Flame Hardening 4140 & Other Steel Grades of Machined Parts & Stampings
Flame hardening sometimes begins with a preheat operation depending on the alloy and degree of machining.
Next, the component is fixtured to the spin table and torch heads are adjusted to ensure proper positioning.
The torches are then ignited and the part surface is heated to the desired temperature and automatically quenched in agitated polymer solution for pre-set time.
The part is then immediately transferred to tempering where it is drawn back to the desired hardness range.
The Spin Flame Hardening process produces a hardened case layer on the material in the heat affected zone. The core of the gear remains relatively unheated and ductile.
This process will provide a strong wear surface on the flame hardened area and may allow for machined parts to be made from less expensive alloys in cases where through hardening is not required.
Flame hardening can also reduce overall component distortion as only the critical wear surface needs to be heated as opposed to the entire part when using other quench and temper processes.
Thermtech performs Spin Flame hardening on a fully automated flame table equipped with infrared temperature control, ensuring that the material is fully and uniformly heated prior to quenching.
This also allows for more precise control of the hardened case depth from part to part and prevents over or under heating of the material which can cause detrimental properties in-use.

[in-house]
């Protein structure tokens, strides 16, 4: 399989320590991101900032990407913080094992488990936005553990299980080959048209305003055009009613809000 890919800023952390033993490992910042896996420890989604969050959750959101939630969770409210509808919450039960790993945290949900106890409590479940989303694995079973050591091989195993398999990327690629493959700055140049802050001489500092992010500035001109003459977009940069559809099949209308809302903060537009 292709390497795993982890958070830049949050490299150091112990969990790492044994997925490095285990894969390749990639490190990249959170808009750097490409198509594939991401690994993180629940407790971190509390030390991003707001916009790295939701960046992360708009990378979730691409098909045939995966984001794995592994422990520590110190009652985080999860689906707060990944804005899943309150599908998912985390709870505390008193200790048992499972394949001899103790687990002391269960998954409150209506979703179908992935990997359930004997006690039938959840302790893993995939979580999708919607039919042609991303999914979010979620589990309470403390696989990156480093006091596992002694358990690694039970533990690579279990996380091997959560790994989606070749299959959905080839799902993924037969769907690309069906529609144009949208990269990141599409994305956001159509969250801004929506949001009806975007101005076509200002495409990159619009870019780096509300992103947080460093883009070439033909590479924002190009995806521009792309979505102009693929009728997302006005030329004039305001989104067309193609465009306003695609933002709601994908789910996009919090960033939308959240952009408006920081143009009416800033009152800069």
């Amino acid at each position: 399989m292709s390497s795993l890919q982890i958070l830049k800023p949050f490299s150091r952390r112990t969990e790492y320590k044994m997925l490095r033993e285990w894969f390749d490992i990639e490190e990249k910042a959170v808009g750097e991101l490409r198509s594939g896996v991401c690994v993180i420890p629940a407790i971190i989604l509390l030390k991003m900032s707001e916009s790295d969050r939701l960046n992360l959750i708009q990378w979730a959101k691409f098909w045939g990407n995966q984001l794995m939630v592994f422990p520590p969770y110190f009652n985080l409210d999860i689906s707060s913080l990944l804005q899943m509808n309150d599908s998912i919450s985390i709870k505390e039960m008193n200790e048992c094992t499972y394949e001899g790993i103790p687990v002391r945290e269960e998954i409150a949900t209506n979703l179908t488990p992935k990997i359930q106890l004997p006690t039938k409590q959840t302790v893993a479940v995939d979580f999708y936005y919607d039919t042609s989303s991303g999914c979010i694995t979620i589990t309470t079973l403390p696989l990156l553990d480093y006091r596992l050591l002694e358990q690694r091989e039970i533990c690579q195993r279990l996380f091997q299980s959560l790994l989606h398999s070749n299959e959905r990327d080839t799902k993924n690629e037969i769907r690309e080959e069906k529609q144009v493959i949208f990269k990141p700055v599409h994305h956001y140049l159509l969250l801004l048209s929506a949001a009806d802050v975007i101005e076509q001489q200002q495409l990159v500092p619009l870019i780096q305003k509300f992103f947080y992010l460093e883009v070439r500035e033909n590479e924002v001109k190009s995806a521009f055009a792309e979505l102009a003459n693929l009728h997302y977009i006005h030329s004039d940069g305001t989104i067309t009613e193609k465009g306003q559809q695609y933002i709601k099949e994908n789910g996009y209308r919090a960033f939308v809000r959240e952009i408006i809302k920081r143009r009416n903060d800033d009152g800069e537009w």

ThermTech also has the ability to custom-design tooling for any flame-hardening job, especially in cases with unique part geometry. Please be aware that if this is necessary it will add 2-4 weeks depending on the exact design needed.
ThermTech can spin flame harden almost any alloy grade as the concentration of the polymer quench system can be changed to suit the needs of the particular alloy grade and part configuration that is in process.
ThermTech offers spin flame hardening for components up to a max weight of 2,500 pounds with a 45” max OD. ThermTech’s spin flame hardening processes span a wide range of materials, but the following are most common:
- Flame Hardening 4140 Steel
- Flame Hardening 4150 Steel
- Flame Hardening 1045 Steel
- Flame Hardening 1060 Steel
- Flame Hardening Ductile Cast Iron (DCI)
Flame hardening is a good processing option for:
- Very large gears or machined components that may be impractical to perform a whole-part quench & temper or carburizing process on.
- Cases of very tight dimensional tolerances, as the smaller heated area will result in less distortion.
- Cases when hardness is only required on a small segment or particular surface of the gear.
It is strongly suggested that all spin flame hardening jobs go through the formal quoting process to ensure all aspects of the job can be performed to customer satisfaction.